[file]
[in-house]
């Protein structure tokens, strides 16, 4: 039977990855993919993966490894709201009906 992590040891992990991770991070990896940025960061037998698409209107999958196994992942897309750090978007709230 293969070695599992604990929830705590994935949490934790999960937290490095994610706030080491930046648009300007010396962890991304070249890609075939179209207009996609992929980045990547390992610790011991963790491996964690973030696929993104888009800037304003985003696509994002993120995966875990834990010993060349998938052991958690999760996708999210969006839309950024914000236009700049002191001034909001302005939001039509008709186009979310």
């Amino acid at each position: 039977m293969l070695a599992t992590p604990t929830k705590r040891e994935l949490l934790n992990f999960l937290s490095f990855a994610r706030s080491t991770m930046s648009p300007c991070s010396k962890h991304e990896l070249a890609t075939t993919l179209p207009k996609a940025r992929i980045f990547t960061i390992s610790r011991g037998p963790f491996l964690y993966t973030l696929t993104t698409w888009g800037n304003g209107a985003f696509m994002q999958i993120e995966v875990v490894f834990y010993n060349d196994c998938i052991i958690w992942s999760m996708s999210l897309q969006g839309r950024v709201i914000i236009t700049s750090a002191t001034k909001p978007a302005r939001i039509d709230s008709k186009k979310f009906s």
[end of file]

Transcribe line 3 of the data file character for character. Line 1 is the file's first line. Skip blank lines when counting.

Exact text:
């Amino acid at each position: 039977m293969l070695a599992t992590p604990t929830k705590r040891e994935l949490l934790n992990f999960l937290s490095f990855a994610r706030s080491t991770m930046s648009p300007c991070s010396k962890h991304e990896l070249a890609t075939t993919l179209p207009k996609a940025r992929i980045f990547t960061i390992s610790r011991g037998p963790f491996l964690y993966t973030l696929t993104t698409w888009g800037n304003g209107a985003f696509m994002q999958i993120e995966v875990v490894f834990y010993n060349d196994c998938i052991i958690w992942s999760m996708s999210l897309q969006g839309r950024v709201i914000i236009t700049s750090a002191t001034k909001p978007a302005r939001i039509d709230s008709k186009k979310f009906s």